Analyticals that I’ve met love to talk. Not necessarily about themselves or about anything relevant to the subject at hand. They just love to educate. They love acquiring knowledge and sharing that knowledge with people. Sometimes people can view this as exhausting behavior because they’re essentially back in a college lecture hall. But, analyticals in your life are not giving you a college lecture, they’re just trying to talk to you like people do. And people like to be listened to and heard, not ignored. When you ignore or disregard an analytical while they’re talking, it can be really detrimental to your relationship, and they don’t forget about it quickly. So, even if an analytical has been dragging on and on about the newest marine animal discovery…again, simply listen and be polite — they’ll appreciate it more than you know.
4. Be prepared to be wrong, and fight if you’re right
The biggest issue I tend to run into with some analyticals is their absolute inability to be wrong…about anything…ever. Since they pride themselves on gathering and gaining so much knowledge and then later relaying it to people, they don’t like being told the information they’ve compiled is false. In fact, they hate it, and sometimes don’t even believe it until they look it up for themselves. Most of the time if you go up against an analytical, you’re going to be wrong. They’re devastatingly intelligent people with an unquenchable thirst for knowledge and an insatiable lust for proving themselves right. But, every so often when I know without a doubt that an analytical has made a mistake, I have to make sure to stomp the argument battleground very boldly. If you try to argue with an analytical and don’t come out of the gate with 100% confidence you will fail. They will pummel you with facts and dizzy you with figures until you forget what your point was in the first place. Come into your argument strong with your points carefully laid out. If you know you’re right, then don’t back down…just make sure you’re right first.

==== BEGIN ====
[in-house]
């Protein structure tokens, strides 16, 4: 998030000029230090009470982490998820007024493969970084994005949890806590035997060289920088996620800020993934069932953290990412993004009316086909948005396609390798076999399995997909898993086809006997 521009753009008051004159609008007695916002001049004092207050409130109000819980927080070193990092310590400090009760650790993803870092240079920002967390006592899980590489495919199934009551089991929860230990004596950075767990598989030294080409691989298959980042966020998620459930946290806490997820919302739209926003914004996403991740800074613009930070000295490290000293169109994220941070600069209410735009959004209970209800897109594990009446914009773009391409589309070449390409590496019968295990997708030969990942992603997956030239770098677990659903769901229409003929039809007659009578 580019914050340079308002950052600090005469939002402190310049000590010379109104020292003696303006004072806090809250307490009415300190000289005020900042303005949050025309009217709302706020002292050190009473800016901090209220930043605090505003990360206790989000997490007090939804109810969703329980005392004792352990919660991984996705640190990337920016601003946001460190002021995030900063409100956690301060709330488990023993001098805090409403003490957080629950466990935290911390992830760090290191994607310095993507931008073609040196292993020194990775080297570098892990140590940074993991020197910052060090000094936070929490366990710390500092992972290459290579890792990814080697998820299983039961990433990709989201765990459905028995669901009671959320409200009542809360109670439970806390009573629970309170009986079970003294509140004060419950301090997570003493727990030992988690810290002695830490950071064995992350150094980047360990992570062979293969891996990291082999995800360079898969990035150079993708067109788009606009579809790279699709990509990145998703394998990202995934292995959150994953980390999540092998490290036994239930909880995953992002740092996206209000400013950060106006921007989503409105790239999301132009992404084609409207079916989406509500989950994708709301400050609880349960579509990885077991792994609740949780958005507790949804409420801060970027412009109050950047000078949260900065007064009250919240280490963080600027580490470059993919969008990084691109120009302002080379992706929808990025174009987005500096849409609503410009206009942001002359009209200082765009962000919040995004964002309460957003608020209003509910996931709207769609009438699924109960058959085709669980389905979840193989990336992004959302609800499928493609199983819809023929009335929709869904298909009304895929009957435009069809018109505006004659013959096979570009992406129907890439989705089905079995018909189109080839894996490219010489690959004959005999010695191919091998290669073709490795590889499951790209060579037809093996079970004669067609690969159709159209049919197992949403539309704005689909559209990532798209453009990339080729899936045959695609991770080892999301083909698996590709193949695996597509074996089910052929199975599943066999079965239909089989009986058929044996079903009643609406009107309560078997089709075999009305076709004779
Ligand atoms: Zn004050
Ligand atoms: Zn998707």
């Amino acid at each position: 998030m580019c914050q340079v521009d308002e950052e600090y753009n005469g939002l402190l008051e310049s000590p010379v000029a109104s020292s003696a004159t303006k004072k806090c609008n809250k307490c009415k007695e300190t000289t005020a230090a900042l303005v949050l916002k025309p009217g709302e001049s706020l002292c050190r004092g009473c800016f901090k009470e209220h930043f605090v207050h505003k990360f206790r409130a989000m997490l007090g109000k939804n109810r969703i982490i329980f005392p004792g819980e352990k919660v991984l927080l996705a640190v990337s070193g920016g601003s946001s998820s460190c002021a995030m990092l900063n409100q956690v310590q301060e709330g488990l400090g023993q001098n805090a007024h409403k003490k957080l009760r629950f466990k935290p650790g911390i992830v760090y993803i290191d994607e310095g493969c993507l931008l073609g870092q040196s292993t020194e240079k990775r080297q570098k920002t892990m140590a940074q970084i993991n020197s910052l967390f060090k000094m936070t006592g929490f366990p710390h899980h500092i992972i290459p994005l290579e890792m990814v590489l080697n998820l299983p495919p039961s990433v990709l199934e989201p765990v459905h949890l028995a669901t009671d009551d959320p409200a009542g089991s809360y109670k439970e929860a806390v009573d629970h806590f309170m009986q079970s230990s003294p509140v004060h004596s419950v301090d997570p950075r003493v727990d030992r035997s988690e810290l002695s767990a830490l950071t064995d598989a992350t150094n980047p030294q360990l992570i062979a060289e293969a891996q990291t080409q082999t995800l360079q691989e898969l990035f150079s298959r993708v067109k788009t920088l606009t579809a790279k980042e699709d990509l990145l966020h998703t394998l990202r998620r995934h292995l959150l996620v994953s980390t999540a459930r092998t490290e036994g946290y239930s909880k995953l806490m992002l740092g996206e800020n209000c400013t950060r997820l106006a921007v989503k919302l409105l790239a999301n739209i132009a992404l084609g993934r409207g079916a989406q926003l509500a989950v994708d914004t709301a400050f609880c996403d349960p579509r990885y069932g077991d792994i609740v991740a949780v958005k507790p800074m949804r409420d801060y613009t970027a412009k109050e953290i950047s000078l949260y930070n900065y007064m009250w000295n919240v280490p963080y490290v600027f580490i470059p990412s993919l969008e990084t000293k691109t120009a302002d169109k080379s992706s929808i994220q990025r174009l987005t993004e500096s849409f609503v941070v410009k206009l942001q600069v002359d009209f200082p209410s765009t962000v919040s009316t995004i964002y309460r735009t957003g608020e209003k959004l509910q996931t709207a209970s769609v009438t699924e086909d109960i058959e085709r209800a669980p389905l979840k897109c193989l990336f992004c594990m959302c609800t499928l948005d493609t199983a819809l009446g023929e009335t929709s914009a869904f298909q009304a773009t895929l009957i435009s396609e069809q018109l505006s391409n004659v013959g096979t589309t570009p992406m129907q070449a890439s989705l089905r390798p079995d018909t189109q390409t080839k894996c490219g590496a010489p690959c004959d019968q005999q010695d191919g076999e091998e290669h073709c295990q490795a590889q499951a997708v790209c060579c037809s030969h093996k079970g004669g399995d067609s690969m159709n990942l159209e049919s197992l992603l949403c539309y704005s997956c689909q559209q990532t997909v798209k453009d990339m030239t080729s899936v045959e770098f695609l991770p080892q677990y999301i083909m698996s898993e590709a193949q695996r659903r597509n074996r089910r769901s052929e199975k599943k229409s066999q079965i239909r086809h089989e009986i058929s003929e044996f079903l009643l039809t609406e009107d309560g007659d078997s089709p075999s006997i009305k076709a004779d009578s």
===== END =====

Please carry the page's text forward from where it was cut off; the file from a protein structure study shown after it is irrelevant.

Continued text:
5. Be patient
Still at the very core of an analytical’s personality is their determined drive for perfection. Even the smallest projects can become so large in their minds that the stress becomes overwhelming. They may spend days or weeks working on things that could take half that time. Excessive energy will probably be expelled, sleep will be lost, and hair will be pulled out. But, no matter an analytical’s avenue for completing an assignment, they give their all to everything they do and don’t turn in projects unless they meet crazy high expectations. You have to learn to be patient with analyticals, especially if you want to reap the results of their hard work. Let them work at their own pace as much as you can and respect their creative processes when possible. If you can allow an analytical the time, space, and resources required to complete a task, you can expect perfection.
Chad Q. Brown’s Profile is a retained consulting firm incorporating distinct team building and talent strategies utilizing proprietary technology and behavioral assessment infrastructure. Our mission — help people get better at people.
Chad Q. Brown